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Some Uses of Primus in Naval Contexts

Published online by Cambridge University Press:  11 February 2009

W. K. Lacey
Affiliation:
St. Catharine's College, Cambridge

Extract

ALL Roman historical writers use a naval terminology based on military parlance. Ships on the move in line ahead (or astern) are an agmen navium, positions in the line are ordines (like ranks in a marching column), ships in a single file are said to move tenui agmine—in two columns are said to be birds in ordine navibus. In one passage the three posts in the column are described as prima navis, media classis, extremum agmen. To bring up the rear is agmen cogere.

Type
Research Article
Copyright
Copyright © The Classical Association 1957

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References

1 This is the substance of a paper read in 1954 to the Cambridge Philological Society, many of whose members have helped me with suggestions.

2 The references quoted in this note and the following ones are not meant to be exhaustive ; they are merely exempli gratia and taken solely from historians—with three exceptions from Caesar and Livy. Livy 21. 27. 8, 22. 19. 12, 22. 22. 2, 36. 20. 8, 37. 13. 1, and passim.

3 e.g. Livy 36. 43. 13, 37. 23. 8, 37. 29. 8.

4 Livy 36. 43. 13, defined (ibid.) as in ordinem singulas naves ire.

5 Livy 37. 29. 8.

6 Livy 37. 23. 8, and for extremum agmen also 36. 45. 2, 37. 23. II. Contrast Caesar, B.C. 3. 73. 3 medias classes in a different sense.

7 Livy 36. 44. 3, 37. 29. 7.

8 Livy 30. 10. 4, 37. 30. 6, etc. Caesar, B.C. 1. 57, 58.

9 Livy 36. 44. 1, ibid. 3, 37. 29. 5, etc. Cf. infrontem derigere 37. 23. 7 and 9.

10 Livy 30. 10. 19 (virtually a land battle), 37. 29. 5. Cf. Auct. Bell. Alex. 14. 3 for in secundo ordine.

11 Livy 29. 25. 10, 37. 30. 6 (laevum), 37. 23. 11 (dextrum), 36. 44. 1 (sinistrum), etc. Cf. ex utroque cornu Livy 37. 28. 8 and Caesar, B.C. 3. 101.

12 Livy 36. 45. 6, 37. 23. 9, 37. 29. 7.

13 Caesar, B.C. 1. 57, 58.

14 Livy 37. 23. 10, 37. 29. 7, Auct. Bell. Alex. 14. 1.

15 Livy 36. 44. 1.

16 Livy 26. 39. 12, 36. 44. 10, 37. 23. 9, etc. Cf. concursu ibid. 24. 9 and impetus classis Caesar, B.C. 3. 26. 4.

17 Livy 32. 16. 5; cf. classis expedita ibid. 26. 24. 1.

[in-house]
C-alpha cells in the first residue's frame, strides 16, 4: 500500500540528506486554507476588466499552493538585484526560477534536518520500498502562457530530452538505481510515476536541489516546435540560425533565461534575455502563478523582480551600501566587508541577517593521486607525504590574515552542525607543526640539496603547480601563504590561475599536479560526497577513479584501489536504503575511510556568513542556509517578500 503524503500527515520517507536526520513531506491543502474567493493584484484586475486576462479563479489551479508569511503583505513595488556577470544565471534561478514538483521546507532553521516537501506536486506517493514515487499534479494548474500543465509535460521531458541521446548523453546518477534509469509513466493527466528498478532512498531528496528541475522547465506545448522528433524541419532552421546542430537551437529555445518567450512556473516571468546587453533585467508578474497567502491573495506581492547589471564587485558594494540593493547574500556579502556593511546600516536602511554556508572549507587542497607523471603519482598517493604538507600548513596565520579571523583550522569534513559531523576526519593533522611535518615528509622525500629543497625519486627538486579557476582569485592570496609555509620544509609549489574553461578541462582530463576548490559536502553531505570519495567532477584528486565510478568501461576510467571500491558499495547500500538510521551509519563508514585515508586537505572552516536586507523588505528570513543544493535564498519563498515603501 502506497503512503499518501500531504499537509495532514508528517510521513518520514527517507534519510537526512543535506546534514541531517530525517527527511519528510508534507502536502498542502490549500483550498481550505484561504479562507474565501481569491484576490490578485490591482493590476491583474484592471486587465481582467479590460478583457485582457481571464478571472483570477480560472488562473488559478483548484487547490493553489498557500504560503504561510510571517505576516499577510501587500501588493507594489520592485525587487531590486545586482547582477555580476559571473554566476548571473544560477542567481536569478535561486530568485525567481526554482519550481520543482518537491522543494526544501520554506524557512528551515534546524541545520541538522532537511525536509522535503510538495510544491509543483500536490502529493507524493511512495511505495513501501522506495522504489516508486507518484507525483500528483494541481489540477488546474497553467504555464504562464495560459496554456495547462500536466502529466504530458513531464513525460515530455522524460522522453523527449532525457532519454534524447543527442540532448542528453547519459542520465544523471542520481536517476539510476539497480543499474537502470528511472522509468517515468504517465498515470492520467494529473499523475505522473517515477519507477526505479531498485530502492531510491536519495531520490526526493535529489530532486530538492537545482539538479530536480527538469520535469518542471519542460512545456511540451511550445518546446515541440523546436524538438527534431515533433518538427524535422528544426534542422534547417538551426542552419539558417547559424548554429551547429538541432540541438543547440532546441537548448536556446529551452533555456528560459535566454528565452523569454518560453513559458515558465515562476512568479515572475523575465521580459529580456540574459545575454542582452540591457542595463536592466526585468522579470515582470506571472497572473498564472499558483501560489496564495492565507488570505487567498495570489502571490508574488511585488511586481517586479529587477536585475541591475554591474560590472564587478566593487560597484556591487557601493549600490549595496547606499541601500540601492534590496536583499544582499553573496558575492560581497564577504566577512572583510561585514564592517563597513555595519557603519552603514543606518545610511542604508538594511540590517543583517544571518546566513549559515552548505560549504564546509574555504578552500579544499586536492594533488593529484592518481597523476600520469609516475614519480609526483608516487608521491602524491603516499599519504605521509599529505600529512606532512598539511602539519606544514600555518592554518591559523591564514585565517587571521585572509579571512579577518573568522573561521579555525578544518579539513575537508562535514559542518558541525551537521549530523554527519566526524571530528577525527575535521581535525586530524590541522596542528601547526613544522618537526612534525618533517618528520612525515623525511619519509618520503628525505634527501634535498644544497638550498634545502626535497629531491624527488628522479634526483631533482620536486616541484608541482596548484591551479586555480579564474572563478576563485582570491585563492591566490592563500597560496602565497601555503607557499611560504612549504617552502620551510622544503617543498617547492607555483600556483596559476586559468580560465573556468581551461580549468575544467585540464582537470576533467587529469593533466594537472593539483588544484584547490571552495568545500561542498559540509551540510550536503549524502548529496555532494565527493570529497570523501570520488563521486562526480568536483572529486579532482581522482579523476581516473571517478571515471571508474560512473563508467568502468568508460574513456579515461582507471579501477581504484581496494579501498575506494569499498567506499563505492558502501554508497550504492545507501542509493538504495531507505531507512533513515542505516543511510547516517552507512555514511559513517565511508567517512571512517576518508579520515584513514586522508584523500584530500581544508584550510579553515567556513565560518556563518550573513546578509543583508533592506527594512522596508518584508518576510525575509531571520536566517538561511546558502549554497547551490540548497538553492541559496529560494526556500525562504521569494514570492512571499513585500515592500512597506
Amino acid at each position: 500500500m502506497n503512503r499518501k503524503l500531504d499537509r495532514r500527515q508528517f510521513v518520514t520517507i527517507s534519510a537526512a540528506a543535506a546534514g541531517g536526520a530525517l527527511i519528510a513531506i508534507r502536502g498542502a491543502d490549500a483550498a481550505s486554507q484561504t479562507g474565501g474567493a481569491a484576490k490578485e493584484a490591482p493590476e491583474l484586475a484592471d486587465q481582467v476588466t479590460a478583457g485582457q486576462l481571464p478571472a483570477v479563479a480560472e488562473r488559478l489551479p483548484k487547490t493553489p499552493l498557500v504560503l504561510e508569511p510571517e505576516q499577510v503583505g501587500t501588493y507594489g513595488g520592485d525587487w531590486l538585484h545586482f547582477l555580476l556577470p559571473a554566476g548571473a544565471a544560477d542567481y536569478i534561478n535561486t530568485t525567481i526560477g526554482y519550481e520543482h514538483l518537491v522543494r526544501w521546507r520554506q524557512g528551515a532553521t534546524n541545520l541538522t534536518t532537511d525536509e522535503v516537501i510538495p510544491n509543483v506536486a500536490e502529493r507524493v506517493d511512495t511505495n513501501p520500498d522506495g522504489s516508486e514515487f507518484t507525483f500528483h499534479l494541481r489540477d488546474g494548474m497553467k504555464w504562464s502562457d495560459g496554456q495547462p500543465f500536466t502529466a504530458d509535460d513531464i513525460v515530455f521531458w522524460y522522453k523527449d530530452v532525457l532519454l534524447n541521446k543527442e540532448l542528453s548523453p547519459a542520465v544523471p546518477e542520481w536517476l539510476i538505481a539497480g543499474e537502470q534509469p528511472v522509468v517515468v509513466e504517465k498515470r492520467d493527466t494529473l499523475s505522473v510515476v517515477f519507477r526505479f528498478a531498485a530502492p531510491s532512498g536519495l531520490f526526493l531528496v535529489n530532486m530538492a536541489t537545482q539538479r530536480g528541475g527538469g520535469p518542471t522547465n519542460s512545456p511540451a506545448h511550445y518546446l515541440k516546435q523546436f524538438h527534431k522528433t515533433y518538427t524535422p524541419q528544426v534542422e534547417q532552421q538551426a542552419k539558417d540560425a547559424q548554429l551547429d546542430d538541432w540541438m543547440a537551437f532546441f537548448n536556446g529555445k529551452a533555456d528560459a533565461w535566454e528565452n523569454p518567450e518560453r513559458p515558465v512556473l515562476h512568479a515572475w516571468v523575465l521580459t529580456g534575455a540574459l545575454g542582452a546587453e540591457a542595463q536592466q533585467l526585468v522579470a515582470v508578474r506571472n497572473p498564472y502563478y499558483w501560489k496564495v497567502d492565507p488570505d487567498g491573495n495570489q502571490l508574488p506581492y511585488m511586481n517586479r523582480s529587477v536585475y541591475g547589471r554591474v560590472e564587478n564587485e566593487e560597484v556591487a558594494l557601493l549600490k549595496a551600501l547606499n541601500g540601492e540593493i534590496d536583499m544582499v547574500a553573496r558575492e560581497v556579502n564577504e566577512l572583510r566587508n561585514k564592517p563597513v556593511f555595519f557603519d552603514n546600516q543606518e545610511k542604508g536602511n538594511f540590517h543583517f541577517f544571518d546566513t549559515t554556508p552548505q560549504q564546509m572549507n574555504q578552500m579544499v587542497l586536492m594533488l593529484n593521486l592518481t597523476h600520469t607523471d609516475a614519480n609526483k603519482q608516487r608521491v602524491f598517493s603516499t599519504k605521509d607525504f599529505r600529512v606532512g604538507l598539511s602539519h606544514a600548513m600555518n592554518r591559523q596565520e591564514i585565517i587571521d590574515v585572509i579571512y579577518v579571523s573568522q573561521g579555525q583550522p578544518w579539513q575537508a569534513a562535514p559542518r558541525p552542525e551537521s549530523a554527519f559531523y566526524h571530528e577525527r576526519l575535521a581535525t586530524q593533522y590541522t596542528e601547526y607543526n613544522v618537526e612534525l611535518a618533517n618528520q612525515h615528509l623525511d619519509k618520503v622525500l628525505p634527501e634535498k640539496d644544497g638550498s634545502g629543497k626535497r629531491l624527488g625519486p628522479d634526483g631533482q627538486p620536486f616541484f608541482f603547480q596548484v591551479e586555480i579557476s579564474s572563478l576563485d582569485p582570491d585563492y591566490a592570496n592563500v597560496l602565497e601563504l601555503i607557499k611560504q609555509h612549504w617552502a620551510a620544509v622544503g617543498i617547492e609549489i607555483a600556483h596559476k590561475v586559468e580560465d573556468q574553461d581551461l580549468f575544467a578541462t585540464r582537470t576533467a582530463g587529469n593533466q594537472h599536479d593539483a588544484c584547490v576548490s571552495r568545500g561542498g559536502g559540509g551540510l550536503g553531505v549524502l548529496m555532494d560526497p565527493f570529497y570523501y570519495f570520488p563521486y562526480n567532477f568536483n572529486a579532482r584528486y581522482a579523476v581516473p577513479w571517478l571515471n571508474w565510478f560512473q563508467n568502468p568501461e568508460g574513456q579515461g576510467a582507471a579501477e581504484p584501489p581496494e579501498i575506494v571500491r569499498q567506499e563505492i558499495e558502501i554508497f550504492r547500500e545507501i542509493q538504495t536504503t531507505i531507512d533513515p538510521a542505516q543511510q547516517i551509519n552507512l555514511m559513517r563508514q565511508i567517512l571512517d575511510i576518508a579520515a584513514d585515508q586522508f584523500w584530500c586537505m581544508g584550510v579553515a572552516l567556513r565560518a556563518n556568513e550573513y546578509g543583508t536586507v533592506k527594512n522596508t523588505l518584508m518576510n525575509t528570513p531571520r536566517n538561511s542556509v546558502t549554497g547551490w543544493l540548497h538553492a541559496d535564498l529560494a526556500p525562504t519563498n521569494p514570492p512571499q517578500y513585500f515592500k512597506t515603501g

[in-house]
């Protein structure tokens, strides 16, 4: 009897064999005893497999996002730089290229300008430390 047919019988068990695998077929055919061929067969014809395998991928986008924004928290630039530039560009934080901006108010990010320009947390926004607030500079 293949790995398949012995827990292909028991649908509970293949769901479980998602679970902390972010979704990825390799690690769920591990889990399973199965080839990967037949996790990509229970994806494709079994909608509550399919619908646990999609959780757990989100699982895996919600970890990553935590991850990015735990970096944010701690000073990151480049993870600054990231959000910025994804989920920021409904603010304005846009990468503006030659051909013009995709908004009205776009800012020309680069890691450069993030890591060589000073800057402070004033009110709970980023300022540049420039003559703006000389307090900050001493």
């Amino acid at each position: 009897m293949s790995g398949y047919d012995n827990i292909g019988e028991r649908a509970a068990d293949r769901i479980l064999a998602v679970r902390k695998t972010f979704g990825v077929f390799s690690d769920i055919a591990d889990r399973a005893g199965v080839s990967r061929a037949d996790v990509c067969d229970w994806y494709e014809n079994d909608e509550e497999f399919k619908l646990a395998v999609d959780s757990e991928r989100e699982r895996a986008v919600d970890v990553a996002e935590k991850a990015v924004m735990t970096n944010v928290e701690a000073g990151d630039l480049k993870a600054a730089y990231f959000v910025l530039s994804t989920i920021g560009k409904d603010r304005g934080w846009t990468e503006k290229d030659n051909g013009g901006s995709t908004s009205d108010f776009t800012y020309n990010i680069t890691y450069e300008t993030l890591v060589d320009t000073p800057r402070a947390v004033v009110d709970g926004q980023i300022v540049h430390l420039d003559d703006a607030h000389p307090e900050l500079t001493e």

18 Livy 32. 17. 3.

19 Livy 26. 39. 18, 29. 27. 1, 37. 23. 8, ibid. 24. 4 and 6, etc. Tac. Hist. 5. 22 and cf. ibid. praetoriam triremem.

20 Livy 30. 9. 6 et saep. Caesar, B.G. 5. 11. 7, Tac. Agr. 25. 1 for a joint camp.

21 30. 33. 4.

22 B.G. 2. 17. 2.

1 Non-technical instances come to mind in the funeral games in Virgil, Am. 5—e.g. primus at 194 and 318 and prior ibid. 170. 186, 326, etc., for the leader of two.

2 37. 23. 8, 37. 29. 5. 25. 27. 11, 26. 39. 14.

3 B.G. 4. 23. 2 and ibid. 25. 6. Also in Bell. Alex. 15. 3.

4 Agr. 24. 1. The passages will be dis cussed in this order.

5 Livy 25. 27. 11, 26. 39. 14 (where the text is faulty), Caesar, B.G. 4. 25. 6, Tac. Agr. 24. 1.

1 Cf. (a) and (A) above and Livy 36. 44. 8.

2 Phil. Woch. (1924), pp. 1085 ff.

3 naves constituit c. 23. 6.

4 Cf. pictures of modern landings on enemy beaches.

5 Caesar, , de Bella Gallico, p. 160, note on the passage.Google Scholar

6 B.G. 4. 26. 4.

7 Ibid. 25. 1.

8 Op. cit. note on ibid. 26. 3

1 C.R. xi (1898), 320.

2 C.R. ix (1896), 310.

3 Tacitus on Britain and Germany (Pelican ieries), p. 74.

4 Hist. 2. 49, and 3. 6 and 70. Cf. the very emphatic optimus est … dies primus. Hist. 4. 42.

5 Hist. 2. 43, etc.

6 B.G. 5. 49. 5 and B.C. 3. 28. 6, also ppidum primum Thessaliae B.C. 3. 80. 1.

7 e.g. 37. 23. 6.

8 27. 12. 17.

9 24. 20. 11.

10 25. 21. 8.

11 Lewis and Short quote also Petronius 116, urbemItaliaeprimam, where primam is emphatic meaning ‘leading, foremost’.

12 Apart from Bury, J.R.S. xii (1922), 57, and Semple, C.R. xliii. 214, these are dis cussed by J. G. C. Anderson in his edition (Furneaux and Anderson, Oxford, 1922), who expresses the view that ‘no plausible emendation has been proposed’ (ibid., p. 109). We may echo his view.

13 Macmillan, ed. 1869, note ad loc., p. 66,

1 Op. cit., note ad loc.

2 Agricola and Roman Britain, 1954, p. 125Google Scholar. More recently also Dr. Duggan, M., Proc. Class. Assoc. 1955, p. 20.Google Scholar

3 Anderson, , op. cit., Introd., pp. 21 ff., and most recently Nesselhauf in Hermes, lxxx (1952), pp. 226 ff.Google Scholar

4 Passim, especially 18. 3, 20. 2, 35. 4.

5 18. 3, 25. 3 with 27. 2, 35. 4.

6 The view of I. A. Richmond in J.R.S. xxxiv (1944), 39 is surely correct.

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